Dental bleaching, also known as tooth whitening, is a common procedure in general dentistry. It is the process of using bleach or other materials to make teeth look whiter. The materials remove stains or other discoloration from the tooth surface. Whitening restores natural tooth color and bleaching whitens beyond the natural color.
Teeth are whitened to remove the effects of coffee, cigarettes, and other substances that permanently stain or discolor teeth. Medications such as antibiotics like tetracycline may discolor teeth. Fluorosis, a condition caused by absorbing too much fluoride, could affect tooth color. Furthermore, aging also causes teeth to lose their bright color.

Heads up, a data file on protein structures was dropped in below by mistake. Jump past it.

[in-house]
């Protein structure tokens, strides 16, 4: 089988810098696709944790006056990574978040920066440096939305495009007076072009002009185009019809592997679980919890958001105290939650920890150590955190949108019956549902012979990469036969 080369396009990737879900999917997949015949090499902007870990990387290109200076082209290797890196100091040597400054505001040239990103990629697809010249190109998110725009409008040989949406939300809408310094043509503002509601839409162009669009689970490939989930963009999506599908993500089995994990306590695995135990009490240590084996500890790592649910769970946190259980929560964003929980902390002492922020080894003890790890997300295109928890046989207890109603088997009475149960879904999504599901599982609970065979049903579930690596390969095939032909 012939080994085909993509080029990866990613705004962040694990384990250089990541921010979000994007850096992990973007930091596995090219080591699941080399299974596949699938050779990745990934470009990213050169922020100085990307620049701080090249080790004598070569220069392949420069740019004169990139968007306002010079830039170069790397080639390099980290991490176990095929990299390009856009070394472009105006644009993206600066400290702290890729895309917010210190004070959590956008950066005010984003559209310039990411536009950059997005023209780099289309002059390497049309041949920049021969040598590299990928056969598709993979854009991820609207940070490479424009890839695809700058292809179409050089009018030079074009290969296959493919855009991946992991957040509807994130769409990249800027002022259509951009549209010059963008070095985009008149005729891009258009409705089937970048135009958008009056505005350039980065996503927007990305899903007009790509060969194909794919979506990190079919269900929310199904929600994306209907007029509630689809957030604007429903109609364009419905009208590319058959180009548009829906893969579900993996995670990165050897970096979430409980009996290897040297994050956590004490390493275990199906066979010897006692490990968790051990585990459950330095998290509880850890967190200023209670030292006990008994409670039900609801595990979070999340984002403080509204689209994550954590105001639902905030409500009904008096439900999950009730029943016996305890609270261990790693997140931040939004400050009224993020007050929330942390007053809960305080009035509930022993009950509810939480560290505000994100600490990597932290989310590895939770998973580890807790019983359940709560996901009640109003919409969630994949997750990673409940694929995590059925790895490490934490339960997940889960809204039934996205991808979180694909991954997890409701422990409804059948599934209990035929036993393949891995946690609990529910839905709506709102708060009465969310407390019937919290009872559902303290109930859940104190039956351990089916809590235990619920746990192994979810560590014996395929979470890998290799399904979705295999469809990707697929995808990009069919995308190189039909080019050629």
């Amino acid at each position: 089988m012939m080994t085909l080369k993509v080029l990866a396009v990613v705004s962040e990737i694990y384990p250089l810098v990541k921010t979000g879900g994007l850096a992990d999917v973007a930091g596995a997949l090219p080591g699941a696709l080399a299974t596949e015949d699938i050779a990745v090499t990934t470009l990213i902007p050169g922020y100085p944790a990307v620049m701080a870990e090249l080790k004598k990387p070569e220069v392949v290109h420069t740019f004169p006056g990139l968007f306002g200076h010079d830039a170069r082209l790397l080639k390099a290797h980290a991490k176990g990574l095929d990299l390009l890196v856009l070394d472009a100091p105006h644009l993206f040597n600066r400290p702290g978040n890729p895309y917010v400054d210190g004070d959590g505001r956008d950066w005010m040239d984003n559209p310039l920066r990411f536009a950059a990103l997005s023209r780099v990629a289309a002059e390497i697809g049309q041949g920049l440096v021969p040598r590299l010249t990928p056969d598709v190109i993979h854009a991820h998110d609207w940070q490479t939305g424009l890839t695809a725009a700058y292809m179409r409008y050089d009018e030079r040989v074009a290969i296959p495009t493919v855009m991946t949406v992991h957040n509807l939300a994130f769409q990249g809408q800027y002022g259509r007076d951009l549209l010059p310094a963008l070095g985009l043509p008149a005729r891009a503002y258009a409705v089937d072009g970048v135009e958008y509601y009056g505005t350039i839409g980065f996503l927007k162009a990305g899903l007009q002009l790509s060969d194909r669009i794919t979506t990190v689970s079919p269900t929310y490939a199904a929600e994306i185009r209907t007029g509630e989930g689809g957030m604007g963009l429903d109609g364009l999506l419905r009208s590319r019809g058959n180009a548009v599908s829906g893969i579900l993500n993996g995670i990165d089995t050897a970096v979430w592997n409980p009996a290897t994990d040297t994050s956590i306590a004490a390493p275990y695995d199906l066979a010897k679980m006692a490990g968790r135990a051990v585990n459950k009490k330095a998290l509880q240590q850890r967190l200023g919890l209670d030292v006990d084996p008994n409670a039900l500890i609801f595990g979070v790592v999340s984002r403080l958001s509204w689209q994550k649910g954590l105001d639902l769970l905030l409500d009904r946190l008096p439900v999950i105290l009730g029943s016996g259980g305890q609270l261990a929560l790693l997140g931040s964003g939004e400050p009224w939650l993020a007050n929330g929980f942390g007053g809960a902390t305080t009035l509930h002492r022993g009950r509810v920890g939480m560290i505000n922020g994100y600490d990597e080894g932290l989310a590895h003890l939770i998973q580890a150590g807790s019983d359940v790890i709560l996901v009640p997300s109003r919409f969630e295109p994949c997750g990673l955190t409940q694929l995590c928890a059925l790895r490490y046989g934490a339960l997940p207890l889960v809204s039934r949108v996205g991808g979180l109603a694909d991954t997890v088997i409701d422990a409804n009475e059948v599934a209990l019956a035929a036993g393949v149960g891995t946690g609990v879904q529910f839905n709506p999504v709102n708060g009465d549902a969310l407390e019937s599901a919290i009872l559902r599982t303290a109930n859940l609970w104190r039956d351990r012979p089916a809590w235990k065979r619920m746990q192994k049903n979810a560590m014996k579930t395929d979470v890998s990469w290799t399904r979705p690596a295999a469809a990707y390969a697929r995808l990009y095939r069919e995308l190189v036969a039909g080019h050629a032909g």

Whitening may not be recommended for people with gum disease, receding gums, or sensitive teeth. The ADA advises people to consult with a dentist before beginning any teeth whitening treatment. The dentist can review the patient's oral health history and discuss the appropriate treatment. If necessary, the dentist will fill cavities.